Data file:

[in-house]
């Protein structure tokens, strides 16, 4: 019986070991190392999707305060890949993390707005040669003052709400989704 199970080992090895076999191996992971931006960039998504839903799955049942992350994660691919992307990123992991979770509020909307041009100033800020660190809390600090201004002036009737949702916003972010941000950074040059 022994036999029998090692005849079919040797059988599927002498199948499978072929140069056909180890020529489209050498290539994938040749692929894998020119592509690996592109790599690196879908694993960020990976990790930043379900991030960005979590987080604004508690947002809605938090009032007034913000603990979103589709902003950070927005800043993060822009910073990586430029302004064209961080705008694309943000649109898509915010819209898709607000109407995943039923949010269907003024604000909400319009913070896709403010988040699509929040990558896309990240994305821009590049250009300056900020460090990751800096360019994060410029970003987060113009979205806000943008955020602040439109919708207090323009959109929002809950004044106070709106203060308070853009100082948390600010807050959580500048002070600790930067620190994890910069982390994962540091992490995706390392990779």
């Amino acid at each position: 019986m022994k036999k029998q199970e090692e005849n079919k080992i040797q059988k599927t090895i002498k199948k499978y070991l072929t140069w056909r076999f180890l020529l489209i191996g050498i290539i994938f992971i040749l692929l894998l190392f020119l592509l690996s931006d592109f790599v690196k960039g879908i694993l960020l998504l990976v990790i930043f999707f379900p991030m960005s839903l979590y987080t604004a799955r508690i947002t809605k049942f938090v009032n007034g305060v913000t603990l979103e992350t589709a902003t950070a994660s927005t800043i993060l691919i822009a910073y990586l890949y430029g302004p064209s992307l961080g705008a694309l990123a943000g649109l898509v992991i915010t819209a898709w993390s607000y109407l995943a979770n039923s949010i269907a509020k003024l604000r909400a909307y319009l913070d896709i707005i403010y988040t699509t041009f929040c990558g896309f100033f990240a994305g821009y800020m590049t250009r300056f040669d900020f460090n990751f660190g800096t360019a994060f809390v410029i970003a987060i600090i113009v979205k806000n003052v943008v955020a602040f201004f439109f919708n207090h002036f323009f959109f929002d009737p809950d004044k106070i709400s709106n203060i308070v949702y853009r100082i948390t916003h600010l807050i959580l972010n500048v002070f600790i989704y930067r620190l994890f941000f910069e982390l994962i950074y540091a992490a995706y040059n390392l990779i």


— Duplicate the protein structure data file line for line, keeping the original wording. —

[in-house]
């Protein structure tokens, strides 16, 4: 019986070991190392999707305060890949993390707005040669003052709400989704 199970080992090895076999191996992971931006960039998504839903799955049942992350994660691919992307990123992991979770509020909307041009100033800020660190809390600090201004002036009737949702916003972010941000950074040059 022994036999029998090692005849079919040797059988599927002498199948499978072929140069056909180890020529489209050498290539994938040749692929894998020119592509690996592109790599690196879908694993960020990976990790930043379900991030960005979590987080604004508690947002809605938090009032007034913000603990979103589709902003950070927005800043993060822009910073990586430029302004064209961080705008694309943000649109898509915010819209898709607000109407995943039923949010269907003024604000909400319009913070896709403010988040699509929040990558896309990240994305821009590049250009300056900020460090990751800096360019994060410029970003987060113009979205806000943008955020602040439109919708207090323009959109929002809950004044106070709106203060308070853009100082948390600010807050959580500048002070600790930067620190994890910069982390994962540091992490995706390392990779």
């Amino acid at each position: 019986m022994k036999k029998q199970e090692e005849n079919k080992i040797q059988k599927t090895i002498k199948k499978y070991l072929t140069w056909r076999f180890l020529l489209i191996g050498i290539i994938f992971i040749l692929l894998l190392f020119l592509l690996s931006d592109f790599v690196k960039g879908i694993l960020l998504l990976v990790i930043f999707f379900p991030m960005s839903l979590y987080t604004a799955r508690i947002t809605k049942f938090v009032n007034g305060v913000t603990l979103e992350t589709a902003t950070a994660s927005t800043i993060l691919i822009a910073y990586l890949y430029g302004p064209s992307l961080g705008a694309l990123a943000g649109l898509v992991i915010t819209a898709w993390s607000y109407l995943a979770n039923s949010i269907a509020k003024l604000r909400a909307y319009l913070d896709i707005i403010y988040t699509t041009f929040c990558g896309f100033f990240a994305g821009y800020m590049t250009r300056f040669d900020f460090n990751f660190g800096t360019a994060f809390v410029i970003a987060i600090i113009v979205k806000n003052v943008v955020a602040f201004f439109f919708n207090h002036f323009f959109f929002d009737p809950d004044k106070i709400s709106n203060i308070v949702y853009r100082i948390t916003h600010l807050i959580l972010n500048v002070f600790i989704y930067r620190l994890f941000f910069e982390l994962i950074y540091a992490a995706y040059n390392l990779i």